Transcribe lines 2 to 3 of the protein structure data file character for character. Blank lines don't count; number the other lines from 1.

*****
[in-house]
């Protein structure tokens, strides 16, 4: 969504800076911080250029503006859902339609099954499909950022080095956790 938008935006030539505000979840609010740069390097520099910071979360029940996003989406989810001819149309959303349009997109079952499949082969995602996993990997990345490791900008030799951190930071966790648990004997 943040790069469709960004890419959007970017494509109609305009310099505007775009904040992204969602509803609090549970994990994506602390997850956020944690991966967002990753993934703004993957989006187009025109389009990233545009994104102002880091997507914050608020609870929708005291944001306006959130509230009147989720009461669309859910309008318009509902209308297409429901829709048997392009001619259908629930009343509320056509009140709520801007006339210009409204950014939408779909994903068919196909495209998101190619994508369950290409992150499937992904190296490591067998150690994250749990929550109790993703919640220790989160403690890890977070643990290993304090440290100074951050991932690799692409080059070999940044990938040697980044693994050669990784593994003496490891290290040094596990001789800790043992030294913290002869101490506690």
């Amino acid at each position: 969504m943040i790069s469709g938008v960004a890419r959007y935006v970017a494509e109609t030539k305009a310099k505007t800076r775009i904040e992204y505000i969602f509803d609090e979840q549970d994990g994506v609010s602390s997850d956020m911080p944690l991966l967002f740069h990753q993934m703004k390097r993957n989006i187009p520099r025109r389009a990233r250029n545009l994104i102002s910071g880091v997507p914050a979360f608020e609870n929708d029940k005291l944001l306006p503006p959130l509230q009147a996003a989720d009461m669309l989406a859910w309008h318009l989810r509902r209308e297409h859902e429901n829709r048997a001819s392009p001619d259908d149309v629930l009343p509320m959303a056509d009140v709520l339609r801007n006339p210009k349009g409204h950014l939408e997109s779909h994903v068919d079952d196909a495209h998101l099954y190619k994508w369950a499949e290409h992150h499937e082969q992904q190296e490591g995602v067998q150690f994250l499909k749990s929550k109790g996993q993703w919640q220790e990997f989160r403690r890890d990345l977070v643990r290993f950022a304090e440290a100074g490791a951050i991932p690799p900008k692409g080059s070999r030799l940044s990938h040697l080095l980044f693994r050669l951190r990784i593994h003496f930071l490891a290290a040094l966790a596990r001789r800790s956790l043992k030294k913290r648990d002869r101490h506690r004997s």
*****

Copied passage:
């Protein structure tokens, strides 16, 4: 969504800076911080250029503006859902339609099954499909950022080095956790 938008935006030539505000979840609010740069390097520099910071979360029940996003989406989810001819149309959303349009997109079952499949082969995602996993990997990345490791900008030799951190930071966790648990004997 943040790069469709960004890419959007970017494509109609305009310099505007775009904040992204969602509803609090549970994990994506602390997850956020944690991966967002990753993934703004993957989006187009025109389009990233545009994104102002880091997507914050608020609870929708005291944001306006959130509230009147989720009461669309859910309008318009509902209308297409429901829709048997392009001619259908629930009343509320056509009140709520801007006339210009409204950014939408779909994903068919196909495209998101190619994508369950290409992150499937992904190296490591067998150690994250749990929550109790993703919640220790989160403690890890977070643990290993304090440290100074951050991932690799692409080059070999940044990938040697980044693994050669990784593994003496490891290290040094596990001789800790043992030294913290002869101490506690």
């Amino acid at each position: 969504m943040i790069s469709g938008v960004a890419r959007y935006v970017a494509e109609t030539k305009a310099k505007t800076r775009i904040e992204y505000i969602f509803d609090e979840q549970d994990g994506v609010s602390s997850d956020m911080p944690l991966l967002f740069h990753q993934m703004k390097r993957n989006i187009p520099r025109r389009a990233r250029n545009l994104i102002s910071g880091v997507p914050a979360f608020e609870n929708d029940k005291l944001l306006p503006p959130l509230q009147a996003a989720d009461m669309l989406a859910w309008h318009l989810r509902r209308e297409h859902e429901n829709r048997a001819s392009p001619d259908d149309v629930l009343p509320m959303a056509d009140v709520l339609r801007n006339p210009k349009g409204h950014l939408e997109s779909h994903v068919d079952d196909a495209h998101l099954y190619k994508w369950a499949e290409h992150h499937e082969q992904q190296e490591g995602v067998q150690f994250l499909k749990s929550k109790g996993q993703w919640q220790e990997f989160r403690r890890d990345l977070v643990r290993f950022a304090e440290a100074g490791a951050i991932p690799p900008k692409g080059s070999r030799l940044s990938h040697l080095l980044f693994r050669l951190r990784i593994h003496f930071l490891a290290a040094l966790a596990r001789r800790s956790l043992k030294k913290r648990d002869r101490h506690r004997s």